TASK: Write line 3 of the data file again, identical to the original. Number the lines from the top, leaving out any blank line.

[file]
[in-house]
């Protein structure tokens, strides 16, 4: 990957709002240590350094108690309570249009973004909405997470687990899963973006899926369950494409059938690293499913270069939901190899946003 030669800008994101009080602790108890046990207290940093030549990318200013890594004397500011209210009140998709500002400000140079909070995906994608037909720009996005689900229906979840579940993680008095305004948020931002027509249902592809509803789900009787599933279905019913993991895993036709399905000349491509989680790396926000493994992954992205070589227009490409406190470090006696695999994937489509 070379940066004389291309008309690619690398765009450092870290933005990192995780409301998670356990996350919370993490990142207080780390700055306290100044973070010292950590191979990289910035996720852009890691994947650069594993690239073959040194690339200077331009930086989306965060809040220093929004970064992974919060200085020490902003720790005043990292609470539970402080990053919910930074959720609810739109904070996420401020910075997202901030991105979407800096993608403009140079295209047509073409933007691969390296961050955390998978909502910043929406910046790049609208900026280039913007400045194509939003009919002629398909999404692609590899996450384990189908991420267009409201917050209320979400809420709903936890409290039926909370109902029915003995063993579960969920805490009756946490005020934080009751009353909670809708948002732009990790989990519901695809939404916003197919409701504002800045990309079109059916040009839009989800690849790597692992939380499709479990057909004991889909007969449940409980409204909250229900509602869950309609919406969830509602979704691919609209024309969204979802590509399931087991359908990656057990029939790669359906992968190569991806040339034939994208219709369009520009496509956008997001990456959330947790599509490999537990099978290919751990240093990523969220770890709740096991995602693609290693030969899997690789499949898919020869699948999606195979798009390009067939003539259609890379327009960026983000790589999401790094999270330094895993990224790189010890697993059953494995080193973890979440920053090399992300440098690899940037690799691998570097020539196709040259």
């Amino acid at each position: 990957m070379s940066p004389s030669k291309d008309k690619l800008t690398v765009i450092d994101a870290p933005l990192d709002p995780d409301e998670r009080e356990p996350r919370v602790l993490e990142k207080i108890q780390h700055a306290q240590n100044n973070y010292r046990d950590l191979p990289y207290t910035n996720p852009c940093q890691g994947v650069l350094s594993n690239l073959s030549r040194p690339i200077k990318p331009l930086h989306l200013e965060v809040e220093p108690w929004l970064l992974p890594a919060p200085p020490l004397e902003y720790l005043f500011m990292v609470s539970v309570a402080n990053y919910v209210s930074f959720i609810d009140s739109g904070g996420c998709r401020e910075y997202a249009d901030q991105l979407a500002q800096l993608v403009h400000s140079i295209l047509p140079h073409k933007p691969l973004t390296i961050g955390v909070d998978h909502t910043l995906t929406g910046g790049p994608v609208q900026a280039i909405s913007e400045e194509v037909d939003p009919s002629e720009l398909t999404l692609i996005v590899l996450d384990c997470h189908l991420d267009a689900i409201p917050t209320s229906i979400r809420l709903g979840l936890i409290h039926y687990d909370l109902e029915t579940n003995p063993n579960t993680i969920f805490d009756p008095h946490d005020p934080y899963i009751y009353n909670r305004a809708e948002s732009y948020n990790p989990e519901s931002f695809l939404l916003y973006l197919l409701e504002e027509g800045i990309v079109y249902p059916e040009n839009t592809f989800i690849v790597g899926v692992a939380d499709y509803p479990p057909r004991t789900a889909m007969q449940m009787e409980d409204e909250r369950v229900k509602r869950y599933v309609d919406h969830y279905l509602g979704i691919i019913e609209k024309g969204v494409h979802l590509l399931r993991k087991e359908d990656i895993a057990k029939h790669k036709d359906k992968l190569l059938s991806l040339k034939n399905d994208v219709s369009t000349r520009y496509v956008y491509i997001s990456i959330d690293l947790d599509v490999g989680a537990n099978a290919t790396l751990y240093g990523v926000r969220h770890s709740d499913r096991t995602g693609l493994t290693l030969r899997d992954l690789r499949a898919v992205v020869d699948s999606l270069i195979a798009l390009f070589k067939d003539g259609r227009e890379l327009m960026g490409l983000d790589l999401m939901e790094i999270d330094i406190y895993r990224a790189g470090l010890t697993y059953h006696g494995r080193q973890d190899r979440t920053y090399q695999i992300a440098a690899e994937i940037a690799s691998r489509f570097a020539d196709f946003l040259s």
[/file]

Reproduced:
């Amino acid at each position: 990957m070379s940066p004389s030669k291309d008309k690619l800008t690398v765009i450092d994101a870290p933005l990192d709002p995780d409301e998670r009080e356990p996350r919370v602790l993490e990142k207080i108890q780390h700055a306290q240590n100044n973070y010292r046990d950590l191979p990289y207290t910035n996720p852009c940093q890691g994947v650069l350094s594993n690239l073959s030549r040194p690339i200077k990318p331009l930086h989306l200013e965060v809040e220093p108690w929004l970064l992974p890594a919060p200085p020490l004397e902003y720790l005043f500011m990292v609470s539970v309570a402080n990053y919910v209210s930074f959720i609810d009140s739109g904070g996420c998709r401020e910075y997202a249009d901030q991105l979407a500002q800096l993608v403009h400000s140079i295209l047509p140079h073409k933007p691969l973004t390296i961050g955390v909070d998978h909502t910043l995906t929406g910046g790049p994608v609208q900026a280039i909405s913007e400045e194509v037909d939003p009919s002629e720009l398909t999404l692609i996005v590899l996450d384990c997470h189908l991420d267009a689900i409201p917050t209320s229906i979400r809420l709903g979840l936890i409290h039926y687990d909370l109902e029915t579940n003995p063993n579960t993680i969920f805490d009756p008095h946490d005020p934080y899963i009751y009353n909670r305004a809708e948002s732009y948020n990790p989990e519901s931002f695809l939404l916003y973006l197919l409701e504002e027509g800045i990309v079109y249902p059916e040009n839009t592809f989800i690849v790597g899926v692992a939380d499709y509803p479990p057909r004991t789900a889909m007969q449940m009787e409980d409204e909250r369950v229900k509602r869950y599933v309609d919406h969830y279905l509602g979704i691919i019913e609209k024309g969204v494409h979802l590509l399931r993991k087991e359908d990656i895993a057990k029939h790669k036709d359906k992968l190569l059938s991806l040339k034939n399905d994208v219709s369009t000349r520009y496509v956008y491509i997001s990456i959330d690293l947790d599509v490999g989680a537990n099978a290919t790396l751990y240093g990523v926000r969220h770890s709740d499913r096991t995602g693609l493994t290693l030969r899997d992954l690789r499949a898919v992205v020869d699948s999606l270069i195979a798009l390009f070589k067939d003539g259609r227009e890379l327009m960026g490409l983000d790589l999401m939901e790094i999270d330094i406190y895993r990224a790189g470090l010890t697993y059953h006696g494995r080193q973890d190899r979440t920053y090399q695999i992300a440098a690899e994937i940037a690799s691998r489509f570097a020539d196709f946003l040259s």